Teens just don’t understand, literally!



How many parents have heard this once (or fifty times) from their teenager?  Does then the feeling of guilt set in that you may be too clingy or that you are the only parent who is not letting your teen do something?  Well parents, I have good news for you: You can stop feeling guilty about saying “no” to your teenager or worrying that you are overprotecting them.

Although the brain may be at 95% of its adult size by age six, there are still many changes happening into our early twenties. (Geidd)  Specifically, the frontal lobe of our brain is not fully developed in teenagers.  It continues to develop and becomes fully mature around the age of 20-25.  This is important for parents to know because the pre-frontal cortex is responsible for such functions as planning, organizing, decision making, controlling impulses, weighing outcomes and forming judgments. (Edmund, Knox)


During the teen years, a process called “synaptic pruning” occurs in the brain.  In this process, synapses that are frequently used are strengthened and those that are infrequently used are eliminated.  The frontal lobes are last to fully develop because brain maturation occurs back to front.  It is for this reason that teens may have difficulty with problem solving skills and learning from their mistakes.  They may also display impulsive, inappropriate behavior and labile emotions. (Ogden)


Don’t get me wrong, this lack of frontal lobe maturation is not an excuse for their behavior.  However, parents need to keep this in the back of their mind and realize it may take more effort to modify their teen’s behavior.  Parents should also realize that some risk taking behavior may be necessary for teens to learn about life and become independent; otherwise our children would never leave home. By the way…here’s some more bad news: Teenagers who drink and use drugs risk damaging their frontal lobe to the point where it never fully matures. Oh great – then they may never leave the nest!  Alcohol and drug consumption by a teen whose frontal lobe has not fully matured further decrease inhibitions and increase the likelihood of poor decision making and impaired judgment. (Ogden)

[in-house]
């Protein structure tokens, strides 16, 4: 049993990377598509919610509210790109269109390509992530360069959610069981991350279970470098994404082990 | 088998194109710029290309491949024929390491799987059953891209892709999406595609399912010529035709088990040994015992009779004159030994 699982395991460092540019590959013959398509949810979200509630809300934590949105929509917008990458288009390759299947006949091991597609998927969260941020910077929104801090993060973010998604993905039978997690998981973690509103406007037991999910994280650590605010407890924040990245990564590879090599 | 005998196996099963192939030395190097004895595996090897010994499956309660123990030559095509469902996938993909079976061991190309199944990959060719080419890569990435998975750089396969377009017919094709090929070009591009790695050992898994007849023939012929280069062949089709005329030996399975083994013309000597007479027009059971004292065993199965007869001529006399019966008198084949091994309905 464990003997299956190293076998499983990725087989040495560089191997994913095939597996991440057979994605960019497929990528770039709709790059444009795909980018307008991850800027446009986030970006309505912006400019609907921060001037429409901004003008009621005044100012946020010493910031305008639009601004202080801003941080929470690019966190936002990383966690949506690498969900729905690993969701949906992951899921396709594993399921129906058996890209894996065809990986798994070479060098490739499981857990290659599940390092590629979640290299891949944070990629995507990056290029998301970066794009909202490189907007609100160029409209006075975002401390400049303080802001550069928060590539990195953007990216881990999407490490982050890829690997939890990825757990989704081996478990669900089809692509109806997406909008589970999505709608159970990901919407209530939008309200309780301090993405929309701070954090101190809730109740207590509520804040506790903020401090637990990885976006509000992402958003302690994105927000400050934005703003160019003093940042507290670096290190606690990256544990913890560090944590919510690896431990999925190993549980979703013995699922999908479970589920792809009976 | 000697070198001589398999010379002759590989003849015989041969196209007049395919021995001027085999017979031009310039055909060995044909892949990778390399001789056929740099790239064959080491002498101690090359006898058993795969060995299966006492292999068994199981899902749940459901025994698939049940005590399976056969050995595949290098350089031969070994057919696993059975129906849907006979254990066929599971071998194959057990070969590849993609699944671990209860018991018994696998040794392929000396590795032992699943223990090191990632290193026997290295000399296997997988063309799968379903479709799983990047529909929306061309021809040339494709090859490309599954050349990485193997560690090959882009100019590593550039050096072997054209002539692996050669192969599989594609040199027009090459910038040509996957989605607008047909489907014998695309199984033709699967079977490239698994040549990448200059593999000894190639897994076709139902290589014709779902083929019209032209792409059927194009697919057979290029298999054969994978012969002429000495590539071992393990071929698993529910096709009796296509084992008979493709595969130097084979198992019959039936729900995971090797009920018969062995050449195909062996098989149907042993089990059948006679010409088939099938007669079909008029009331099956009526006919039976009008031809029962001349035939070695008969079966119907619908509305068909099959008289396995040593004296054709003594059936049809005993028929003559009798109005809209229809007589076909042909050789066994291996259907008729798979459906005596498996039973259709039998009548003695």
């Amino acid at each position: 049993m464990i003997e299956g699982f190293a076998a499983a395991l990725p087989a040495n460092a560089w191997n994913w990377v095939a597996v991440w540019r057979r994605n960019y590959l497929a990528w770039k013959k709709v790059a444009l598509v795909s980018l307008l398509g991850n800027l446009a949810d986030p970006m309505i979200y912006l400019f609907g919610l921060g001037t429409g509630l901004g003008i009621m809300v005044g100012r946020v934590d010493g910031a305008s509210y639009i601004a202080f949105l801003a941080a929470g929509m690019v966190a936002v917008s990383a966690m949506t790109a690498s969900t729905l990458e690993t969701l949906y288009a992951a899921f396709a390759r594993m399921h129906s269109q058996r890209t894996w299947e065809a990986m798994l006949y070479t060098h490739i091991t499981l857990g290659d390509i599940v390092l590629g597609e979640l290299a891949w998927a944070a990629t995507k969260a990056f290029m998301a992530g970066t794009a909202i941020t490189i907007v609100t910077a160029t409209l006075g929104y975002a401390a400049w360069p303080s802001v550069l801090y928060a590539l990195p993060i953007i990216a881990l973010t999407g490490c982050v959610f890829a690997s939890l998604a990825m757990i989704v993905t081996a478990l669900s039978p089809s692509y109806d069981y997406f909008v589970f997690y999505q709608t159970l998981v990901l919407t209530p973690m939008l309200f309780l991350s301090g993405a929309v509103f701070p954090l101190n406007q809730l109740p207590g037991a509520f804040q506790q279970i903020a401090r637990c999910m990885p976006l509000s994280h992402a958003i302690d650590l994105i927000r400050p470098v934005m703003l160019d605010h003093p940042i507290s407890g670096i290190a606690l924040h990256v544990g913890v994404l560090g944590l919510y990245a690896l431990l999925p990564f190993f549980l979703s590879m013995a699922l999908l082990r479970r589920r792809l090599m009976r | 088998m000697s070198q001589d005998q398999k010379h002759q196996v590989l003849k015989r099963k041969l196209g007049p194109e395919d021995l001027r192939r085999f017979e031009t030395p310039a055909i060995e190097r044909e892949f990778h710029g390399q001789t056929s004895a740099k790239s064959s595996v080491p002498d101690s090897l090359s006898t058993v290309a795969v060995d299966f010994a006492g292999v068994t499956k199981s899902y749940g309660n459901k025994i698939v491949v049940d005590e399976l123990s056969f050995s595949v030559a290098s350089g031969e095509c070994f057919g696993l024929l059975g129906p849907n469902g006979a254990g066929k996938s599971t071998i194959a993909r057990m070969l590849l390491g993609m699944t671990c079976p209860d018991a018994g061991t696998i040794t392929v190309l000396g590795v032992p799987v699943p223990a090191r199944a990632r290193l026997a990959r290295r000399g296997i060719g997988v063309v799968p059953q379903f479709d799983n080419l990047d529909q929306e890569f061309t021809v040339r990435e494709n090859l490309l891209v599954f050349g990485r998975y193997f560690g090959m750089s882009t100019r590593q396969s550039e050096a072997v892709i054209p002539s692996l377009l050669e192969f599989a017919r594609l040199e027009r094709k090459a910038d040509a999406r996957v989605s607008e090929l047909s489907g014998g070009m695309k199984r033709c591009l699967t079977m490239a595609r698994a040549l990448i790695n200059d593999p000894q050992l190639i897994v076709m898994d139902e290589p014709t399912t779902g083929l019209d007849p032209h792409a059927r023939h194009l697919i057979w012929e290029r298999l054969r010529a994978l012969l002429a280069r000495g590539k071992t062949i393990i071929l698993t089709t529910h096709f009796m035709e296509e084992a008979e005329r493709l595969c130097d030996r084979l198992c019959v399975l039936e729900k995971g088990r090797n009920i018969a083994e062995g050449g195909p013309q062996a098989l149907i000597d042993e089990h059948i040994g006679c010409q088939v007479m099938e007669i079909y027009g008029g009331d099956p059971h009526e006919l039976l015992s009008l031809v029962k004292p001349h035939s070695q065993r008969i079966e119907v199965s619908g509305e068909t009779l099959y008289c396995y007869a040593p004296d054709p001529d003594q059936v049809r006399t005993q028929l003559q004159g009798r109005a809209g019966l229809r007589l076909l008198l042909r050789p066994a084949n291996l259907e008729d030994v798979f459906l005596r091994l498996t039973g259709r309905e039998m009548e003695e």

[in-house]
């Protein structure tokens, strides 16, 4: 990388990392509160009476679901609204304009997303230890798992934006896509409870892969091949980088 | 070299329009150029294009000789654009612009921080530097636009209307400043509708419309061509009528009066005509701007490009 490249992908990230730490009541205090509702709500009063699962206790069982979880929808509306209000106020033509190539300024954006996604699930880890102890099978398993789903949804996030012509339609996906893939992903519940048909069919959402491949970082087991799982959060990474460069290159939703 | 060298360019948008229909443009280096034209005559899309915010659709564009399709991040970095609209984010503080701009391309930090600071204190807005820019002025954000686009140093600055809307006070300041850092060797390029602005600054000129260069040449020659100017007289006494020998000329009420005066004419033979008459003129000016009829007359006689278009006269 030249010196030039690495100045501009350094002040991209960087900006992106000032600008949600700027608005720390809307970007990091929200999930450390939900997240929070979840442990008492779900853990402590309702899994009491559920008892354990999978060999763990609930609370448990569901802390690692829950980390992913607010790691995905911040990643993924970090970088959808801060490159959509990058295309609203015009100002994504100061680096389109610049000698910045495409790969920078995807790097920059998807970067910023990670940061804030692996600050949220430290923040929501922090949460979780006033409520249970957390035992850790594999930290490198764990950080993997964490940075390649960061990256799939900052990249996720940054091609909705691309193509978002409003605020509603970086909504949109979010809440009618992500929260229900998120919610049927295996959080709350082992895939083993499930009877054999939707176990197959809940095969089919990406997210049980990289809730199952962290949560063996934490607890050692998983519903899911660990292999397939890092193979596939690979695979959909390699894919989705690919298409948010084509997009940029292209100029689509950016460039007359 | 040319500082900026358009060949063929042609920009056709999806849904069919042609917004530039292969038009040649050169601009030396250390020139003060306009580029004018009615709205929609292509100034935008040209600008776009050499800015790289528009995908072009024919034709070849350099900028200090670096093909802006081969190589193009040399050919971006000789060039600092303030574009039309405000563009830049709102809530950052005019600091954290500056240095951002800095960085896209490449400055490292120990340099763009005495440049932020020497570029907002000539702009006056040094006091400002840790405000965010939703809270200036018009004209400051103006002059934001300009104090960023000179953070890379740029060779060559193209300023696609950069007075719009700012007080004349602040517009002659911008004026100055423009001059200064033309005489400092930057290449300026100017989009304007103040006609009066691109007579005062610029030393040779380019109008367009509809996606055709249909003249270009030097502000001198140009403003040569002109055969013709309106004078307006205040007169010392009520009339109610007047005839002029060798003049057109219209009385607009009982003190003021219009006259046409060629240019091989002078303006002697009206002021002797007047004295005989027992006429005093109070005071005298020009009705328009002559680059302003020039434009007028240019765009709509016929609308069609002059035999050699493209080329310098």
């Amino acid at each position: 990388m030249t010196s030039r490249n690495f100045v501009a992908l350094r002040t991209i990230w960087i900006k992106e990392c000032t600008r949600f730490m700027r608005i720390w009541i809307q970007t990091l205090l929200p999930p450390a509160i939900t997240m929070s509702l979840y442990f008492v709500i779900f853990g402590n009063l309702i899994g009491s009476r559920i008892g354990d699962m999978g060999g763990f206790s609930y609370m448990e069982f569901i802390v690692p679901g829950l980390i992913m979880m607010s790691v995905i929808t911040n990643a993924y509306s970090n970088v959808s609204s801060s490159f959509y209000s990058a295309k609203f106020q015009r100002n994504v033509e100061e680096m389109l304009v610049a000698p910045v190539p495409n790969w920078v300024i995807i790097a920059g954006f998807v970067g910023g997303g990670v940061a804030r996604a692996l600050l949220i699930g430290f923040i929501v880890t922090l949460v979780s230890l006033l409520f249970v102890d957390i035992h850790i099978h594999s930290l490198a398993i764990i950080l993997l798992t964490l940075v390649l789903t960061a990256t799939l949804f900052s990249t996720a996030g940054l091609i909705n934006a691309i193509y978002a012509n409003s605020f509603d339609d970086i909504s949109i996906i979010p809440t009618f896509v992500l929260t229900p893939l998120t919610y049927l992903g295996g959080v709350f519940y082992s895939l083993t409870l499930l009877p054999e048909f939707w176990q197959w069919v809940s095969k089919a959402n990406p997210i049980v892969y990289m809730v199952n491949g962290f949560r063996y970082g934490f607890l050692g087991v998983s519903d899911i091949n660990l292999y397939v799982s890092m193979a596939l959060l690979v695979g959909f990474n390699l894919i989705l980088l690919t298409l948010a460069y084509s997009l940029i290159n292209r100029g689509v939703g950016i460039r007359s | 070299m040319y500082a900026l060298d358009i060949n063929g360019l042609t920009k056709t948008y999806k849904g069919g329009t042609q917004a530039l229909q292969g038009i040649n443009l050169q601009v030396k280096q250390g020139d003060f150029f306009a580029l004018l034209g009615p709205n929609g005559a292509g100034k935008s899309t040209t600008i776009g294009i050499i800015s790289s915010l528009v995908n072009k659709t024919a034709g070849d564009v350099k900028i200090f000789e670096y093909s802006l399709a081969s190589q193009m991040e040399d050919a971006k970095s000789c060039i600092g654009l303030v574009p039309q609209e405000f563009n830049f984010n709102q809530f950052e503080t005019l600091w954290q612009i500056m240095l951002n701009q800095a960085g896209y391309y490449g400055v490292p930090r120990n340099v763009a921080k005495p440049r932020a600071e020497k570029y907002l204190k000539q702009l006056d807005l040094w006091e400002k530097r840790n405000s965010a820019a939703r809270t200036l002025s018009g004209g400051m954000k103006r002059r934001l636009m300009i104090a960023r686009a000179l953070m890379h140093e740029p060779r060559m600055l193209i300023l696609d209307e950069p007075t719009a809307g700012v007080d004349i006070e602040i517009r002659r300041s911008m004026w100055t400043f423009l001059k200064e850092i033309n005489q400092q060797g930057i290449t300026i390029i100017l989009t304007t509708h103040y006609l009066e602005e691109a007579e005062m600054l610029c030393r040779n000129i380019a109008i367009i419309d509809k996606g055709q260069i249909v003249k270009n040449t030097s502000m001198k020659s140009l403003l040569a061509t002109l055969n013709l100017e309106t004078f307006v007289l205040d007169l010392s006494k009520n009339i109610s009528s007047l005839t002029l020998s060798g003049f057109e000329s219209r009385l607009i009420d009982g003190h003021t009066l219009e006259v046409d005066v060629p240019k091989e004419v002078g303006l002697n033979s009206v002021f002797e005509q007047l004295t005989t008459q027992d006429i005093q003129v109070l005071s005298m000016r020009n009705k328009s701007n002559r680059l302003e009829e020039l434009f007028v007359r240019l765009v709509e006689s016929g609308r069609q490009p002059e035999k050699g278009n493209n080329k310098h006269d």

A study was done by Deborah Yurgelun-Todd et al using functional MRI to compare brain activity of teens and adults.  They found while adults have greater activity in their frontal lobes, teens had greater activity in their amygdala.  The frontal lobe is the decision making cause and effect area, where the amygdala is the instinct “fight or flight” area.  Interestingly, decreased frontal lobe development results in poor decision making. Furthermore, an overactive amygdala is associated with increased levels of emotional arousal and reactionary decision making. (Talukder)  These results suggest teens are likely to be incapable of making rational decisions when faced with an emotional issue.  For example: when asked to partake in doing drugs with friends, a teen’s ability to make the right choice is affected by the emotional feelings of friendship.

According to another study done at the McLean Hospital in Boston, teens may be unable to process visual, emotional and cognitive information. This study examined the brain of teens while they were looking at various emotions on peoples’ faces.  During the trials the teen brains’ emotional centers light up, however their thinking regions stay dark.  These results may explain why teens seem un-phased by a parent’s look of disappointment or annoyance with them. (Begley)

Our children seem to develop so fast.  One day they are your sweet little child and the next they are taller than you, their voice and bodies have changed and they think they know everything.  Fear not fellow parents – they do NOT know more than you.  You ARE making the right decisions to help guide them with life’s challenges.  Stay strong and don’t let them break you. After all, your frontal lobe is fully functioning (…hopefully).


Begley, S. (February 27, 2000). Getting inside a teen brain. In Newsweek and The Daily Beast. Retrieved September 29, 2013, from http://www.thedailybeast.com/newsweek/2000/02/27/getting-inside-a-teen-brain.html.

Brownlee, S. (August 1, 1999). Inside the teen brain: Behavior can be baffling when young minds are taking shape. In US News and World Report. Retrieved September 29, 2013, from http://www.usnews.com/usnews/culture/articles/990809/archive_001644_print.htm.

Edmunds, M. (n.d.). Are teenage brains really different from adult brains? In How stuff works; A Discovery Company. Retrieved September 29, 2013, from http://science.howstuffworks.com/life/teenage-brain.htm.

Geidd, J MD. (n.d.). Inside the teenage brain. In Frontline, PBS.org. Retrieved September 29, 2013, from http://www.pbs.org/wgbh/pages/frontline/shows/teenbrain/interviews/giedd.html.

Knox, R. (March 1, 2010). The teen brain: It’s just not grown up yet. In NPR. Retrieved September 29, 2013, from http://www.npr.org/templates/story/story.php?storyId=124119468

Ogden, J, Ph.D. (December 18, 2011). Brilliant, brazen, teenage brains: Teen brains, crazy behavior and independence. In Psychology Today. Retrieved September 29, 2013, from http://www.psychologytoday.com/blog/trouble-in-mind/201112/brilliant-brazen-teenage-brains.

Talukder, G. (March, 20, 2013). Decision-making is still a work in progress for teenagers. In Brain Connection. Retrieved September 29, 2013, from http://brainconnection.positscience.com/decision-making-is-still-a-work-in-progress-for-teenagers/